Seven to Eternity #2 — Writer: Rick Remender; Art: Jerome Opena; Colors: Matt Hollingsworth
Outcast #22 — Writer: Robert Kirkman; Art: Paul Azeceta; Colors: Elizaberth Breitweiser
Stray Bullets: Sunshine and Roses #19 — Creator: David Lapham
Jughead #10 — Writer: Ryan North; Art/Colors: Derek Charm
Lumberjanes #31 — Writers: Shannon Watters and Kat Leyh; Art: carey Pietsch; Colors: Maarta Laiho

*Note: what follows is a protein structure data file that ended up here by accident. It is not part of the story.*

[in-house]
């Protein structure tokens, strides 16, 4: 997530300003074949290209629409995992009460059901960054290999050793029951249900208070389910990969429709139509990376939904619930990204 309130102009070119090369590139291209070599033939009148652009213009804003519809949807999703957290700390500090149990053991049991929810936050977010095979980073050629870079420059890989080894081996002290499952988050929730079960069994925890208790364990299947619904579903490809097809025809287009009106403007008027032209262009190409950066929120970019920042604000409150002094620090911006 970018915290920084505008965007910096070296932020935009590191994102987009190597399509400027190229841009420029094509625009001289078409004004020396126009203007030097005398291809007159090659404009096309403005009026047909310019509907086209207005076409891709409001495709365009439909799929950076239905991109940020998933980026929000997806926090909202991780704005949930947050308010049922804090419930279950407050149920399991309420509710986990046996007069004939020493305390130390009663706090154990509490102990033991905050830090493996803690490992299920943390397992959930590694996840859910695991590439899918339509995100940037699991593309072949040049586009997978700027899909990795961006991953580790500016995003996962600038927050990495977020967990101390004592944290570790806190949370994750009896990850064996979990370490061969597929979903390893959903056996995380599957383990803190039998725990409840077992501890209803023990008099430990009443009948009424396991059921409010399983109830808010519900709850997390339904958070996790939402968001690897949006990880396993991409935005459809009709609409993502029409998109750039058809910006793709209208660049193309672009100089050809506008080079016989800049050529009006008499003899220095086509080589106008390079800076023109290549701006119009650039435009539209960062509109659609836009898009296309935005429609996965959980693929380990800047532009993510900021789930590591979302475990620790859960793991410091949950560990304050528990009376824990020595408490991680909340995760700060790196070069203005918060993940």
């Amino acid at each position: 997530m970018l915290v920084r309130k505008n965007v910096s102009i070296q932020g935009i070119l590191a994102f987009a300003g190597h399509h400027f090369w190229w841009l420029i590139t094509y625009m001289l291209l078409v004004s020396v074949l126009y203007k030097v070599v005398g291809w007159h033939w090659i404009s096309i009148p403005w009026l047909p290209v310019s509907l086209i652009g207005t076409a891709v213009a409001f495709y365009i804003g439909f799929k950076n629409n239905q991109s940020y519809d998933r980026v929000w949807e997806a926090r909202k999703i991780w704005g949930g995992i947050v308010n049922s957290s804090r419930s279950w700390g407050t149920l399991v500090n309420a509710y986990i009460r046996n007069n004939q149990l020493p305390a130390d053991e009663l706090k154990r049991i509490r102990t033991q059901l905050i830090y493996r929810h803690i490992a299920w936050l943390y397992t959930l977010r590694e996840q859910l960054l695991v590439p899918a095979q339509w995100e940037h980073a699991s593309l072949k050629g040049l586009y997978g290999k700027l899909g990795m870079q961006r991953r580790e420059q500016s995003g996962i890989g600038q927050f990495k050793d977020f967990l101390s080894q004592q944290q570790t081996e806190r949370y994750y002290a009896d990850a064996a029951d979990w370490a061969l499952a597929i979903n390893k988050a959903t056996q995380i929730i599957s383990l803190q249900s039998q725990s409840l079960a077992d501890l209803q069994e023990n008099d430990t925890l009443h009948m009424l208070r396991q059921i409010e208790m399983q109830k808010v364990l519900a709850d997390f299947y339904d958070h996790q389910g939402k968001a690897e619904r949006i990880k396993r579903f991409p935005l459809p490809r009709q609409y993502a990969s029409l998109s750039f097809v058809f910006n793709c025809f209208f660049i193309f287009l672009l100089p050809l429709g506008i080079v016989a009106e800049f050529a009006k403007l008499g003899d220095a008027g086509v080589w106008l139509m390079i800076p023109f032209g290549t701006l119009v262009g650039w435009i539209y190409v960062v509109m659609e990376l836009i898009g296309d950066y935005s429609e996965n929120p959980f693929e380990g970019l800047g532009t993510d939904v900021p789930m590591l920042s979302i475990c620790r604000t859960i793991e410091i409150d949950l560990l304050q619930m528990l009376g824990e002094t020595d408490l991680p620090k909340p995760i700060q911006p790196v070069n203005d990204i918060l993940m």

Spook House is the only indy debut here, and it’s, appropriately, Hallowe’en-themed, and from the fertile brain and drawing hand of Eric Powell (The Goon), who lets his inner Jack Davis out for three light-hearted (but sometimes creepy) stories that wouldn’t have been out of place in a very early issue of Mad magazine. Seven to Eternity, written by Phoenix’s own Rick Remender, involves a son trying to reclaim his family’s honor from the tyrant who ruined them; it’s set on an alien, barbarian world and benefits greatly from the lush, beautiful art of Remender’s longtime collaborator, Jerome Opena. Outcast, after a couple of relatively-static issues, ups the action and plot-movement quotient this time; if you’ve been losing interest in Robert Kirkman’s Exorcist-tribute-with-twists, it’s a good time to hop back on board (given the TV adaptation, now on track for a second season next summer, the comic’s going to be around for quite a while). Having most of the action take place in a woods, at night, in a snowstorm would be a problem for most artists, but Azeceta’s good at managing the shadows and still making the storytelling clear; his signature little spotlight panels help quite a bit, and the result is bloody, violent… and kind of pretty, too, with all that snowfall and woodland. There are also new issues of Saga and Stray Bullets out this week; one’s sf and one’s a hard-boiled street-level crime caper, but both manage to integrate compelling stories with wonderful art, and their creators know just how to keep readers coming back issue after issue (for over 20 years now, in Lapham’s case), with memorable characters, unexpected plot twists and the occasional injection of sex, drugs and, in Stray Bullets‘s case, rock and roll (I don’t now what kind of music the alien races in Saga listen to, although we’ve established that they have soap operas…). Jughead continues its Sabrina crossover, as the teenage witch (in her mischievous Dan deCarlo version, not the apocalyptic bride-of-Cthulhu one over in Afterlife With Archie), ends up on a date with Jug, which goes about as badly as you might expect, leading her to try to humble the clueless hamburger-scarfer, with predictably-boomeranging results. It’s by Ryan (Squirrel Girl) North, which makes it both smart and fun, and Derek Charm draws a cute Sabrina. Only one complaint: the cover says “All New!” but, as always, the comic has a reprint of a classic Reggie/Jughead story as a back-up; I’m glad it’s there, but how is that “all new”? That leads us to Lumberjanes, in the middle of a story with kid-goddess and frenemy Diane, plus a Gorgon, a couple of monstrous googly-eyed chicken-birds whose gaze can turn things (and people) into stone, a mystery and other assorted weirdness: business as usual for this critically-acclaimed all-ages adventure book. That leaves Rick and Morty, a perfect, bitter chaser to the warm-heartedness of Lumberjanes: just as cynical and drunken as ever (and a good place to end this list, before an alternate-universe version of myself shows up and dies horribly in front of me, which seems to happen a lot in this comic…).